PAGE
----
any issue and get it out the door."
Painters union President
James A. Williams, a Vietnam vet, says that knowing the type
of discipline soldiers get in the military makes them perfect
apprenticeship candidates. "We hooked our wagon to [H2H],"
Michael Joseph Maloney was born in Toronto, Ontario, on Sept.
11, 1956. The second of Greg and Kathleen Maloneys five
children, he was born into a family of boilermakers. His father,
one uncle and two brothers all have worked in the trade. "Not
much else was mentioned around my house," he notes. So
Maloney never considered any other career outside of "working
on the tools."
The 17-year-old left high school
in 1974 before graduation and followed his father into the
union, signing on as an apprentice in boilermakers Local
128 in Toronto. "It was the best job I ever had,"
he recalls. Earning $4.79/hour at the time, "I thought
Id died and went to heaven," he says. Much of his
enjoyment stemmed from the physical activity, mostly building
or repairing powerplants, steel mills, oil refineries or pulp
and paper mills. Maloney liked climbing on the steel and the
camaraderie among the workers. But the work also is dangerous.
Maloney was trained as a fitter-rigger,
someone who fits together pieces of steel weighing anywhere
from 2 tons to 200 tons for welding. His scariest moment came
as a journeyman while working on a storage tank facility in
eastern Toronto. Maloney remembers that he was unhooking a
steel beam from a crane when the load shifted. He slipped
and fell face down, "bear-hugging the beam" while
60 ft above ground.
"Boilermakers are known as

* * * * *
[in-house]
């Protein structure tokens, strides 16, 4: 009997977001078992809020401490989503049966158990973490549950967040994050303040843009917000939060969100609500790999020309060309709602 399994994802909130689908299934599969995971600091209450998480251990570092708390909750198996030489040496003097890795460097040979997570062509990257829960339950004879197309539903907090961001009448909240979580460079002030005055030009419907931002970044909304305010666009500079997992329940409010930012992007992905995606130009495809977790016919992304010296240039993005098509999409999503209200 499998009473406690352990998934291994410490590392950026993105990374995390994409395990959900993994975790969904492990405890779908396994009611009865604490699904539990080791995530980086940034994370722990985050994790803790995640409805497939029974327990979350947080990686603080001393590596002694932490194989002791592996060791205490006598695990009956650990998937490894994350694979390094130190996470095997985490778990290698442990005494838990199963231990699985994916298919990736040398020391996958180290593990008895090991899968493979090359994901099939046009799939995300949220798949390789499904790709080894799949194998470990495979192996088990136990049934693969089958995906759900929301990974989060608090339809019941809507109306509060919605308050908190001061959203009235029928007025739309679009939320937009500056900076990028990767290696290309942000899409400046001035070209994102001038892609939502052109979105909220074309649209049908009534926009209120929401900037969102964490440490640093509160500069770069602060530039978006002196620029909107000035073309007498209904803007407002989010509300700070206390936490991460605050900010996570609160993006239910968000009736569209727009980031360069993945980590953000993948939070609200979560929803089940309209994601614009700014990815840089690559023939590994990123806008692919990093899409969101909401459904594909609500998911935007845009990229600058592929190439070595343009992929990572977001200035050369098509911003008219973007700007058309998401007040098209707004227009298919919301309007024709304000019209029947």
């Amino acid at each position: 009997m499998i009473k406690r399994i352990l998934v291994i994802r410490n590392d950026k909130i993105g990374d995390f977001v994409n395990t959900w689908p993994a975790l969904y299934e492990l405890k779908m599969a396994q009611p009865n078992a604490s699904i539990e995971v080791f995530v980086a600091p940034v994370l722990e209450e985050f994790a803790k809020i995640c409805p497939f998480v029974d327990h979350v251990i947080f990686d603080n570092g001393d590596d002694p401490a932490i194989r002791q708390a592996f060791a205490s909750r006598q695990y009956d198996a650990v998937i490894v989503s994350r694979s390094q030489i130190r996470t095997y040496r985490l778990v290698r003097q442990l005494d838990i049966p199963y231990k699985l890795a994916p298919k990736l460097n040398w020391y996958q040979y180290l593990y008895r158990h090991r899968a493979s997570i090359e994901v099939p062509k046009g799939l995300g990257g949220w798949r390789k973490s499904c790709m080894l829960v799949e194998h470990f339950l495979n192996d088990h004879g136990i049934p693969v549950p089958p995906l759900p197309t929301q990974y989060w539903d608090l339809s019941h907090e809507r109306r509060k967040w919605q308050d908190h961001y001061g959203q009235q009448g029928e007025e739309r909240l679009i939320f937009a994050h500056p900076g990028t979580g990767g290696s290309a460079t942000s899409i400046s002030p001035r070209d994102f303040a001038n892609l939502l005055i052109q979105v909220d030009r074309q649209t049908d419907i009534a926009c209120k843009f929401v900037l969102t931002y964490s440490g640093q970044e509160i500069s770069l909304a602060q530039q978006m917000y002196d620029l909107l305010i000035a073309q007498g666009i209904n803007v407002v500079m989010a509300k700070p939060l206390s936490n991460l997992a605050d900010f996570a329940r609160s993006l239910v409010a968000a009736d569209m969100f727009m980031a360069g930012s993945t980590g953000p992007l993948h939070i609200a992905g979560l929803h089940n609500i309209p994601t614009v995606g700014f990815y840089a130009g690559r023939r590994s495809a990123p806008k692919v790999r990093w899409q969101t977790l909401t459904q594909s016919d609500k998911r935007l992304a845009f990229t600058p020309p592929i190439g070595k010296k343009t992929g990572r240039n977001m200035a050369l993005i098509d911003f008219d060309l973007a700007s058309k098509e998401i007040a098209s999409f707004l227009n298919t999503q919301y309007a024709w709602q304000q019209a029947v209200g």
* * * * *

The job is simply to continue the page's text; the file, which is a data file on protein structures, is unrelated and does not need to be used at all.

a rough group of guys," says boilermakers union
President Newton B. Jones. "Theres a reason that
a drink is named after them." To any bartender, a boilermaker
is a shot of whiskey dropped glass and all into a mug of beer
and then chugged. It has been described as a "strong
drink that gets a party off to a good start." Both definitions
As a youth, Maloney earned a reputation
as a "bit of a rascal," but he quickly showed leadership
potential. Through his apprenticeship program, he earned his
high school equivalency. "Joe took some college classes
to better himself," remembers apprentice classmate Gordon
Craig. "Hes an achiever," says Craig, an instructor
at Local 128.
Maloney also was quick to fall
in love. As a new apprentice, he made friends easily on the
job. One night, young Maloney and his dad gave another boilermaker
a ride home after work. He invited them inside for a beer
and Maloney was smitten by the boilermakers daughter,
Jeanette. They will celebrate their 30th wedding anniversary
Maloney was intrigued with the
unions business. Unlike their U.S. counterparts, Canadian
localsalso known as lodgesoperate on an autonomous
basis across each province. He began attending lodge meetings
and soon was wondering if he and his friends could make things
better for the approximately 2,200 boilermakers throughout
Ontario who then were members of Local 128.
Shortly after finishing his apprenticeship,
Maloney ran for the remaining term of a vacant trustee post.
After winning, he planned social gatherings, Christmas...